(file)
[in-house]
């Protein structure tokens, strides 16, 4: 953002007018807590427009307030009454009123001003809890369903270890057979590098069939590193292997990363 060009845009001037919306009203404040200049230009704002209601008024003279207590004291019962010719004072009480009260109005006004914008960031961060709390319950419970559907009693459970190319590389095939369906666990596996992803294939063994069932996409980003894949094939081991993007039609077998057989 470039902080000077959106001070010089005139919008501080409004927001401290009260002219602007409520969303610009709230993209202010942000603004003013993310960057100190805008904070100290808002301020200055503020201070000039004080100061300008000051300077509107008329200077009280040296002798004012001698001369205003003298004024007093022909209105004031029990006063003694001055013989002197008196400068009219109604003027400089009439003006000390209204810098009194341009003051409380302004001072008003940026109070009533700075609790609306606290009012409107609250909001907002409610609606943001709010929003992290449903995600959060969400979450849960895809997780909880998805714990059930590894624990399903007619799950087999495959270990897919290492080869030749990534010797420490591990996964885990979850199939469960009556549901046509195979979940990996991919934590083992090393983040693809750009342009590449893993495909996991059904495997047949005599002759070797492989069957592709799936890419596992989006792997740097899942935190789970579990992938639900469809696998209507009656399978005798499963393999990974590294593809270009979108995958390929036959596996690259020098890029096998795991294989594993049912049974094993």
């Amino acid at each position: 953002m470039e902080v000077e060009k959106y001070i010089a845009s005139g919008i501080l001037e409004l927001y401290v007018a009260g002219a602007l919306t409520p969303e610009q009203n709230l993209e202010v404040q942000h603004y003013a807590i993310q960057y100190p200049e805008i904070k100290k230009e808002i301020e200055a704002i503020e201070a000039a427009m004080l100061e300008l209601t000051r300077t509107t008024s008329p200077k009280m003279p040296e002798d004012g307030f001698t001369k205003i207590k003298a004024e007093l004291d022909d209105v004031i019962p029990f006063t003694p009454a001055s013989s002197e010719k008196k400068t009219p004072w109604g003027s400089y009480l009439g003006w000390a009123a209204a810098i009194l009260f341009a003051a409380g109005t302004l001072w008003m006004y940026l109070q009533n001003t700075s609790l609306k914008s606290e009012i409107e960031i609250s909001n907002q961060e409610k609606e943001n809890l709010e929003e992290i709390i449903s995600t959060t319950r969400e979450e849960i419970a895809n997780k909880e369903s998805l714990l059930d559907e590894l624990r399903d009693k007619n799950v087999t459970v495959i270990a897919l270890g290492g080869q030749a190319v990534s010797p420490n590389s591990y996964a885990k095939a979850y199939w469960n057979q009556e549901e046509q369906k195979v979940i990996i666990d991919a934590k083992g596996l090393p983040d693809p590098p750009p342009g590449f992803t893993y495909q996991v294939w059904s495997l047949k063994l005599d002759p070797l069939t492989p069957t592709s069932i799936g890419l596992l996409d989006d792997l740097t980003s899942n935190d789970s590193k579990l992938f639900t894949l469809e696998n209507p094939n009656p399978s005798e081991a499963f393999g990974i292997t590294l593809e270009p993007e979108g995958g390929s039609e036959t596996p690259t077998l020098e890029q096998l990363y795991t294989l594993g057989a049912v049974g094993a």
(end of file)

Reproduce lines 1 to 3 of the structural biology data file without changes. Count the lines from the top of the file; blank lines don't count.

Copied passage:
[in-house]
């Protein structure tokens, strides 16, 4: 953002007018807590427009307030009454009123001003809890369903270890057979590098069939590193292997990363 060009845009001037919306009203404040200049230009704002209601008024003279207590004291019962010719004072009480009260109005006004914008960031961060709390319950419970559907009693459970190319590389095939369906666990596996992803294939063994069932996409980003894949094939081991993007039609077998057989 470039902080000077959106001070010089005139919008501080409004927001401290009260002219602007409520969303610009709230993209202010942000603004003013993310960057100190805008904070100290808002301020200055503020201070000039004080100061300008000051300077509107008329200077009280040296002798004012001698001369205003003298004024007093022909209105004031029990006063003694001055013989002197008196400068009219109604003027400089009439003006000390209204810098009194341009003051409380302004001072008003940026109070009533700075609790609306606290009012409107609250909001907002409610609606943001709010929003992290449903995600959060969400979450849960895809997780909880998805714990059930590894624990399903007619799950087999495959270990897919290492080869030749990534010797420490591990996964885990979850199939469960009556549901046509195979979940990996991919934590083992090393983040693809750009342009590449893993495909996991059904495997047949005599002759070797492989069957592709799936890419596992989006792997740097899942935190789970579990992938639900469809696998209507009656399978005798499963393999990974590294593809270009979108995958390929036959596996690259020098890029096998795991294989594993049912049974094993």
């Amino acid at each position: 953002m470039e902080v000077e060009k959106y001070i010089a845009s005139g919008i501080l001037e409004l927001y401290v007018a009260g002219a602007l919306t409520p969303e610009q009203n709230l993209e202010v404040q942000h603004y003013a807590i993310q960057y100190p200049e805008i904070k100290k230009e808002i301020e200055a704002i503020e201070a000039a427009m004080l100061e300008l209601t000051r300077t509107t008024s008329p200077k009280m003279p040296e002798d004012g307030f001698t001369k205003i207590k003298a004024e007093l004291d022909d209105v004031i019962p029990f006063t003694p009454a001055s013989s002197e010719k008196k400068t009219p004072w109604g003027s400089y009480l009439g003006w000390a009123a209204a810098i009194l009260f341009a003051a409380g109005t302004l001072w008003m006004y940026l109070q009533n001003t700075s609790l609306k914008s606290e009012i409107e960031i609250s909001n907002q961060e409610k609606e943001n809890l709010e929003e992290i709390i449903s995600t959060t319950r969400e979450e849960i419970a895809n997780k909880e369903s998805l714990l059930d559907e590894l624990r399903d009693k007619n799950v087999t459970v495959i270990a897919l270890g290492g080869q030749a190319v990534s010797p420490n590389s591990y996964a885990k095939a979850y199939w469960n057979q009556e549901e046509q369906k195979v979940i990996i666990d991919a934590k083992g596996l090393p983040d693809p590098p750009p342009g590449f992803t893993y495909q996991v294939w059904s495997l047949k063994l005599d002759p070797l069939t492989p069957t592709s069932i799936g890419l596992l996409d989006d792997l740097t980003s899942n935190d789970s590193k579990l992938f639900t894949l469809e696998n209507p094939n009656p399978s005798e081991a499963f393999g990974i292997t590294l593809e270009p993007e979108g995958g390929s039609e036959t596996p690259t077998l020098e890029q096998l990363y795991t294989l594993g057989a049912v049974g094993a």